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George v. Shelby County Board of Education

Court of Appeals of Tennessee, Jackson

February 8, 2017

MARK GEORGE
v.
SHELBY COUNTY BOARD OF EDUCATION

          Session Date: January 18, 2017

         Appeal from the Chancery Court for Shelby County No. CH-15-0622 James R. Newsom, Chancellor

         This is a teacher tenure case. Appellant, a tenured teacher employed by Appellee Shelby County Board of Education, was fired for insubordination and conduct unbecoming. Appellant appealed the Shelby County School Board's decision to the Chancery Court for Shelby County. In a post-trial motion, Appellee petitioned the court to consider an email notification of the board's decision that was sent to Appellant's attorney. Specifically, Appellee argued that the email constituted statutory notice to the Appellant so as to start the thirty-day time period for filing an appeal of the board's decision in the trial court. Tenn. Code Ann. 49-5-513(b). The trial court denied the motion as newly discovered evidence. We conclude that the email goes directly to the question of whether the Appellant's petition was timely so as to confer subject-matter jurisdiction on the trial court. Accordingly, the trial court erred in treating the motion as one for permission to file "newly discovered evidence." Because the trial court applied an incorrect legal standard in ruling on the admissibility of the email evidence and did not address the question of its subject-matter jurisdiction, we vacate the trial court's order and remand for further proceedings.

         Tenn. R. App. 3 Appeal as of Right; Judgment of the Chancery Court Vacated and Remanded

          Kathleen Laird Caldwell, Memphis, Tennessee, for the appellant, Mark George.

          Kenneth Melton Walker, II, Jennifer Hinds Collins, and Rodney Gregory Moore, Memphis, Tennessee, for the appellee, Shelby County Board of Education.

          Kenny Armstrong, J., delivered the opinion of the court, in which Arnold B. Goldin, and Brandon O. Gibson, JJ., joined.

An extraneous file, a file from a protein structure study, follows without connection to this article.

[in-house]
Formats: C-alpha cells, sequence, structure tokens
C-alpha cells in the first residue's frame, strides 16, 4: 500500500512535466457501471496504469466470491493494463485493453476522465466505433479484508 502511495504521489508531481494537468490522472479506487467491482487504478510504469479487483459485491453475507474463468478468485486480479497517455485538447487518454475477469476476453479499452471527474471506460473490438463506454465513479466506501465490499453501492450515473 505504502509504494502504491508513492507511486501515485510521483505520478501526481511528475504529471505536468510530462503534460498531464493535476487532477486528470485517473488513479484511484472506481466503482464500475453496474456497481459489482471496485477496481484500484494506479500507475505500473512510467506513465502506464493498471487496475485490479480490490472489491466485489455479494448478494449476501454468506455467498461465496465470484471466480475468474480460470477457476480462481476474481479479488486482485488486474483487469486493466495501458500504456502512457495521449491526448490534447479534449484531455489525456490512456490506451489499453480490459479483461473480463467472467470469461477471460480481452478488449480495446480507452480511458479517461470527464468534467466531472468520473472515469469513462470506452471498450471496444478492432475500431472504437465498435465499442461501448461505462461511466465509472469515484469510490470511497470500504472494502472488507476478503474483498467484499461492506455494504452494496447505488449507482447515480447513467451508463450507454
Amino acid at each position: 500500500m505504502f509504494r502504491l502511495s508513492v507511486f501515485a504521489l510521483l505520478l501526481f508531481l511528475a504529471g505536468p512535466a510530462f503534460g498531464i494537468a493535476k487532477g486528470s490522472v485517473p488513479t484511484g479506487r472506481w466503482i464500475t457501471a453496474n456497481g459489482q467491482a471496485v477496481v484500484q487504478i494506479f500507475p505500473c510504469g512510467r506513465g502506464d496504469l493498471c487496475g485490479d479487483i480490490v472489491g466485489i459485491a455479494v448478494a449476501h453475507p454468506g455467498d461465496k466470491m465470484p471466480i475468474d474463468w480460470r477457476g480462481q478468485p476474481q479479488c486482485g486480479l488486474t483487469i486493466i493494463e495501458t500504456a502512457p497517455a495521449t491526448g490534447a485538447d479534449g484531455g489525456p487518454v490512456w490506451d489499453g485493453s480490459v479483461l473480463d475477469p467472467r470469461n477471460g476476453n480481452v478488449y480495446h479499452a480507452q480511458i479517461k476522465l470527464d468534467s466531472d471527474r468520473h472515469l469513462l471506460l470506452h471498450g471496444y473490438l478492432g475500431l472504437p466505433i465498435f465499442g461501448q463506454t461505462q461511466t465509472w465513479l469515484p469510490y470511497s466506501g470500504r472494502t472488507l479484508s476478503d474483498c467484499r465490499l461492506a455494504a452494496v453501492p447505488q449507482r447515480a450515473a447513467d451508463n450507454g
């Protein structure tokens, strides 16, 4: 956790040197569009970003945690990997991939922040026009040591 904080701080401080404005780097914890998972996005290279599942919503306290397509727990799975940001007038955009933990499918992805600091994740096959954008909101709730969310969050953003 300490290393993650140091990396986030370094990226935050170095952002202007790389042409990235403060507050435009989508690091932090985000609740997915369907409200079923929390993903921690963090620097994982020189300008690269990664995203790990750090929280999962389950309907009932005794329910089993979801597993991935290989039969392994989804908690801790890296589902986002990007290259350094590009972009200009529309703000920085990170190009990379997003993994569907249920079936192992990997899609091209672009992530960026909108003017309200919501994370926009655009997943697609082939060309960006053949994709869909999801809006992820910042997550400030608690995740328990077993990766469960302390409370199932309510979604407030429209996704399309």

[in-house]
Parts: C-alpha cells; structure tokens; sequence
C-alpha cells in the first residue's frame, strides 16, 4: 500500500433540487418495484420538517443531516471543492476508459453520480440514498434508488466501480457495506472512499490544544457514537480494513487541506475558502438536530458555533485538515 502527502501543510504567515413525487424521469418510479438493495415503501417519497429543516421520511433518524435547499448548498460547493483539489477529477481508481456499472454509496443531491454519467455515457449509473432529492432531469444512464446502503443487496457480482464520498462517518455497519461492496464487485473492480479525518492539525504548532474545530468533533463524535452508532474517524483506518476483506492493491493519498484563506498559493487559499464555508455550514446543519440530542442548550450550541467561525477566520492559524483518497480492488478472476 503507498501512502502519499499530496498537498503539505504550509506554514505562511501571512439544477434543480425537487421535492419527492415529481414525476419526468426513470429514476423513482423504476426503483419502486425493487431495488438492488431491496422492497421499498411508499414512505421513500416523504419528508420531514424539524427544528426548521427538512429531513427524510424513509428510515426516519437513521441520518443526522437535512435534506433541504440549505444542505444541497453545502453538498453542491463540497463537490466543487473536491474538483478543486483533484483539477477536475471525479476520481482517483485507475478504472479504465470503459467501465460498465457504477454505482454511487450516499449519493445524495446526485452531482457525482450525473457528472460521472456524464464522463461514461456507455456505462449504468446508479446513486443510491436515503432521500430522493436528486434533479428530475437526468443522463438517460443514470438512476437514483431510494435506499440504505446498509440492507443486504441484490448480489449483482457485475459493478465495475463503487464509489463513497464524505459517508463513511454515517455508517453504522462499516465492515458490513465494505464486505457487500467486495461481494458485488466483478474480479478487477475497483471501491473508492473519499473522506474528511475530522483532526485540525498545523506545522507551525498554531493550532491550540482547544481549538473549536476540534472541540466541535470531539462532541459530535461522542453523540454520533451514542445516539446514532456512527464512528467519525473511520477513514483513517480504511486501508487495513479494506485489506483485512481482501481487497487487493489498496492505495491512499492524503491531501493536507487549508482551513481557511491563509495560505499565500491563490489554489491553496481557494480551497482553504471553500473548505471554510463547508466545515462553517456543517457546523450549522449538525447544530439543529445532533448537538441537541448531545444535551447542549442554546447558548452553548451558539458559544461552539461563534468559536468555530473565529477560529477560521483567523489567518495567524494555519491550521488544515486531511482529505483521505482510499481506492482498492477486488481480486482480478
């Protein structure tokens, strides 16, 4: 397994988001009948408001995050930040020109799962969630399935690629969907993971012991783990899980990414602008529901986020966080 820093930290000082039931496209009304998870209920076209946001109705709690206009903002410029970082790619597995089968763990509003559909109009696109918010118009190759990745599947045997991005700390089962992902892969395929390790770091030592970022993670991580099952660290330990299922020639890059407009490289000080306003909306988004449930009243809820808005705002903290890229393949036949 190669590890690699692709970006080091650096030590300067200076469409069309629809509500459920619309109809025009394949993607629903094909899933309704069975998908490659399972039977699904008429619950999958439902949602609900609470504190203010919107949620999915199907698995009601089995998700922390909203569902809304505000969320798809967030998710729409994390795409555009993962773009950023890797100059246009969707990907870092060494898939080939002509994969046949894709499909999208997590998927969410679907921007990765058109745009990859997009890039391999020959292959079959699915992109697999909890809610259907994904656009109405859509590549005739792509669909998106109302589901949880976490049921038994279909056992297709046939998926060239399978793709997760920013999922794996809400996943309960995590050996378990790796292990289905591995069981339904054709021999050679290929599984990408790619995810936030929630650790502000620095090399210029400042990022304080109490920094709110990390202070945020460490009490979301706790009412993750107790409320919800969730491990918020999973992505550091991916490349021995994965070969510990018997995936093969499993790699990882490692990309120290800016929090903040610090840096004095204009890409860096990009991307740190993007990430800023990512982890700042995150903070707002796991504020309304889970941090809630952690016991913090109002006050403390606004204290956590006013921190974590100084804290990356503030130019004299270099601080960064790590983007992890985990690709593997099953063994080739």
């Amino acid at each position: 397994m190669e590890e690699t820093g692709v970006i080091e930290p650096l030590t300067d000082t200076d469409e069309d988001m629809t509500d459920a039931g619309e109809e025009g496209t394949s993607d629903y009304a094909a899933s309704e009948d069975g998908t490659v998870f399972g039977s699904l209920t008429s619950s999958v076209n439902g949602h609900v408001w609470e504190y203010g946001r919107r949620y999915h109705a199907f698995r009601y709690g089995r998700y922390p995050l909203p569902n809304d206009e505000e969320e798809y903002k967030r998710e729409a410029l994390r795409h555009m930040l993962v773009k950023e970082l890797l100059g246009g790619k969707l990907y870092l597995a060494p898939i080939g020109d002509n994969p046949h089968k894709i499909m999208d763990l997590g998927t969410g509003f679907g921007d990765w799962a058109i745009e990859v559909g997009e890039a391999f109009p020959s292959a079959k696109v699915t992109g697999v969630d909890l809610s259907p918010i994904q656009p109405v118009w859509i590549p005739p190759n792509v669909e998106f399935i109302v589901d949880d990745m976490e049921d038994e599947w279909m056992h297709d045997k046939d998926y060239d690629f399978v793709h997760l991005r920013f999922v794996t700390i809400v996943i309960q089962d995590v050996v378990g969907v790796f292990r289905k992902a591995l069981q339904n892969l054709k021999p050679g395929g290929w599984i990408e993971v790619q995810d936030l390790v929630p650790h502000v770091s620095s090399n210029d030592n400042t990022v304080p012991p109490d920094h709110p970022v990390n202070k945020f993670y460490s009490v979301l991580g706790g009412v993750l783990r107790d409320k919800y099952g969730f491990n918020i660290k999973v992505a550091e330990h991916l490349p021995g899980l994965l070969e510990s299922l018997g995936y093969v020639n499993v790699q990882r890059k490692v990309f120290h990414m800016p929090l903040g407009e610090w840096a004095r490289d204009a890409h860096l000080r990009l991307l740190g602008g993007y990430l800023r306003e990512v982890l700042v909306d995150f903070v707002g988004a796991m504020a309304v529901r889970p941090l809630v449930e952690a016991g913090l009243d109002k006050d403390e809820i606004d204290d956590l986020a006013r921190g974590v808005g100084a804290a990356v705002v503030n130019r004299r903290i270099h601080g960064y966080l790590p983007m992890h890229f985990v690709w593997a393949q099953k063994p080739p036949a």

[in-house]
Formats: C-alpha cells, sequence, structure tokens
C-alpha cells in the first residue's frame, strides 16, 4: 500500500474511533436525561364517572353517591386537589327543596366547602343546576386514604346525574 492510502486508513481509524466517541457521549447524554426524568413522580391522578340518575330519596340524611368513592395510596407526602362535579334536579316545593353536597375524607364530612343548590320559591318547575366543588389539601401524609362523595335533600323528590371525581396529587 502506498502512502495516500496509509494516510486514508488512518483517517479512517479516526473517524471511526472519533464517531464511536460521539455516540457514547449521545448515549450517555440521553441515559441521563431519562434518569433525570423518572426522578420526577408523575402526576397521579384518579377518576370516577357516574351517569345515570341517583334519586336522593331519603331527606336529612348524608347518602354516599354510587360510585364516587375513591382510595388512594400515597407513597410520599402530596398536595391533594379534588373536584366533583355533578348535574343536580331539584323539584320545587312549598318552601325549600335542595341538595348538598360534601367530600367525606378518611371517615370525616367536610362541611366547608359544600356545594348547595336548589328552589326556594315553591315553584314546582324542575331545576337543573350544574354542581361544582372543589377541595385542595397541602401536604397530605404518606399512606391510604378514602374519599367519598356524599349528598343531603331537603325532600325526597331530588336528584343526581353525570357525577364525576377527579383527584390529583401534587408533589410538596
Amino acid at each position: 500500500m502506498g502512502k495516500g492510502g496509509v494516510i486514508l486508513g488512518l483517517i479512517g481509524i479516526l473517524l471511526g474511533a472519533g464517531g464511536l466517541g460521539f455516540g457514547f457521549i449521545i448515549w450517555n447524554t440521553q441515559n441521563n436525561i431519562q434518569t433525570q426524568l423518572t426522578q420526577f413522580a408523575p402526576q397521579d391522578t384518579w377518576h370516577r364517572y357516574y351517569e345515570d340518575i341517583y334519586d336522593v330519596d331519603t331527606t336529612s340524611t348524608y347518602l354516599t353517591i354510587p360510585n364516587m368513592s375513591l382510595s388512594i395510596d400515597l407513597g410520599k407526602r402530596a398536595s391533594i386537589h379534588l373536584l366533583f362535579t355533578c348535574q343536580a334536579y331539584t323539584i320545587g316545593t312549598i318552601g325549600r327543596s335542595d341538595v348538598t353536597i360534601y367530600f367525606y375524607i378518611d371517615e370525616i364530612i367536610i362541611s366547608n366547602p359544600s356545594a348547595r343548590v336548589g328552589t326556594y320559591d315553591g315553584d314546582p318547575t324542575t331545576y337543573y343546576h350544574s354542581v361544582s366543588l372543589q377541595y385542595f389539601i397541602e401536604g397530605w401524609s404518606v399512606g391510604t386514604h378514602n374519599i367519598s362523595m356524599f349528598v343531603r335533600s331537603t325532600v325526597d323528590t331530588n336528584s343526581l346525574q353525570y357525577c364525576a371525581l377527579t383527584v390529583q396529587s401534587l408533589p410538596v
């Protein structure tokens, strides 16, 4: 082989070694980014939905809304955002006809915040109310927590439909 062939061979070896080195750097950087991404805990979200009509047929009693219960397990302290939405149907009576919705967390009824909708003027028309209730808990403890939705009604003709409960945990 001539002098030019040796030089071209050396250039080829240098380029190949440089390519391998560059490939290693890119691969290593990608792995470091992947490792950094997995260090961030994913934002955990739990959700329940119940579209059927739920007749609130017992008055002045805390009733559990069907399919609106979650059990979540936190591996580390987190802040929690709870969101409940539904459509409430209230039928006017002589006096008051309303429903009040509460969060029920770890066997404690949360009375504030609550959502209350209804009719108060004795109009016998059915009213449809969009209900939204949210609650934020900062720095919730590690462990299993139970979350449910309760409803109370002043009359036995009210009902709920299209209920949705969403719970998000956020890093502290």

OPINION

          KENNY ARMSTRONG, JUDGE

          I. Background

         Appellant Mark George began his career with Appellee Shelby County Board of Education (the "Board") in 1997. He was a substitute teacher with the Shelby County Schools ("SCS") from 1997 until he was hired as an interim teacher in April of 2001. Mr. George achieved tenure status on July 21, 2005. During the time he was employed by Appellee, Mr. George was involved in several incidents; however, the incident that immediately preceded the termination of his employment occurred on May 14, 2014. This incident involved a Colonial Middle School 8th grader. Mr. George directed the student to sit, and the student failed to comply. Mr. George then walked to the back of the room and grabbed the student and pulled his shirt. Mr. George did not initially report the incident, but the student, who was involved in the incident, reported it, and two other students corroborated the student's account. When questioned, Mr. George admitted that he got "nose to nose" with the student and "there might have been a chest bump." T he student later requested that the matter not be pursued, but he never recanted his statement. Mr. George was suspended effective May 20, 2014.

         In August of 2014, tenure charges were brought against Mr. George; these charges included conduct unbecoming a teacher and insubordination. Tenn. Code Ann. §§ 49-5-501(3), (7). Mr. George requested, and was granted, an administrative hearing, which was held on February 3 and 4, 2015. Tenn. Code Ann. §49-5-512. On February 26, 2016, the Hearing Officer entered findings of fact and conclusions of law, finding that Mr. George had engaged in unprofessional conduct and insubordination in connection with the May 14, 2014 incident. T he Hearing Officer sustained the Superintendent's recommendation of dismissal. Mr. George then appealed the Hearing Officer's ruling to the Board, which held an appeals hearing on April 2, 2015. F ollowing arguments, the Board voted unanimously to uphold the Hearing Officer's findings of insubordination and conduct unbecoming and the Hearing Officer's recommendation of dismissal. Mr. George filed a petition for writ of certiorari in the Chancery Court ("trial court") on May 7, 2015. The administrative record was transmitted to the trial court. In addition to the administrative record, the trial court also heard evidence concerning Mr. George's allegations of disparate treatment. The trial court entered its findings of fact and conclusions of law on May 10, 2016, upholding the Appellee's decision to terminate Mr. George's employment. Mr. George appeals.

         II. Issues

Mr. George raises the following issues for review:
1. Whether Mr. George was denied due process. From the argument section of his brief, it appears that Mr. George makes several arguments concerning alleged violation of due process: (A) the written charges were defective under TCA ยง 49-5-511, i.e., the notice did not reference the form from the Commissioner of Education; and the ...

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